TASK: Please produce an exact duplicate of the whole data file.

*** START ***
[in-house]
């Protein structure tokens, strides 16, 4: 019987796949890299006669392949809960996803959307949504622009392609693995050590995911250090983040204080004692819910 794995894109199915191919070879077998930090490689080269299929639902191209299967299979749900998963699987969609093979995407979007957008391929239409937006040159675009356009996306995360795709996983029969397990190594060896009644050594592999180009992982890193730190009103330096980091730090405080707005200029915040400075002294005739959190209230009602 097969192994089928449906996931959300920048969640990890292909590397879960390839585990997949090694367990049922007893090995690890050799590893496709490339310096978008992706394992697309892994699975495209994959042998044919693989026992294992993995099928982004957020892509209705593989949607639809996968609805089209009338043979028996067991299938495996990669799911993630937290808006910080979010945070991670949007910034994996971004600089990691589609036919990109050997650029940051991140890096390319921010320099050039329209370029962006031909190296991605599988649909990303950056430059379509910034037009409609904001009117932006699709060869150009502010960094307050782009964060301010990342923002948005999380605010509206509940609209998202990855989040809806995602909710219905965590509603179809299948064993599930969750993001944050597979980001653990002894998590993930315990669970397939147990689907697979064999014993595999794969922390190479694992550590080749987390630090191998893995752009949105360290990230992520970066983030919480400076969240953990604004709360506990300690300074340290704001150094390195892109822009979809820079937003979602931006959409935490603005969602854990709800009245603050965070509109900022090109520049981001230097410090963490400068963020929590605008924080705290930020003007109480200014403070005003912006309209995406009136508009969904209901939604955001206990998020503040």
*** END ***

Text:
[in-house]
């Protein structure tokens, strides 16, 4: 019987796949890299006669392949809960996803959307949504622009392609693995050590995911250090983040204080004692819910 794995894109199915191919070879077998930090490689080269299929639902191209299967299979749900998963699987969609093979995407979007957008391929239409937006040159675009356009996306995360795709996983029969397990190594060896009644050594592999180009992982890193730190009103330096980091730090405080707005200029915040400075002294005739959190209230009602 097969192994089928449906996931959300920048969640990890292909590397879960390839585990997949090694367990049922007893090995690890050799590893496709490339310096978008992706394992697309892994699975495209994959042998044919693989026992294992993995099928982004957020892509209705593989949607639809996968609805089209009338043979028996067991299938495996990669799911993630937290808006910080979010945070991670949007910034994996971004600089990691589609036919990109050997650029940051991140890096390319921010320099050039329209370029962006031909190296991605599988649909990303950056430059379509910034037009409609904001009117932006699709060869150009502010960094307050782009964060301010990342923002948005999380605010509206509940609209998202990855989040809806995602909710219905965590509603179809299948064993599930969750993001944050597979980001653990002894998590993930315990669970397939147990689907697979064999014993595999794969922390190479694992550590080749987390630090191998893995752009949105360290990230992520970066983030919480400076969240953990604004709360506990300690300074340290704001150094390195892109822009979809820079937003979602931006959409935490603005969602854990709800009245603050965070509109900022090109520049981001230097410090963490400068963020929590605008924080705290930020003007109480200014403070005003912006309209995406009136508009969904209901939604955001206990998020503040």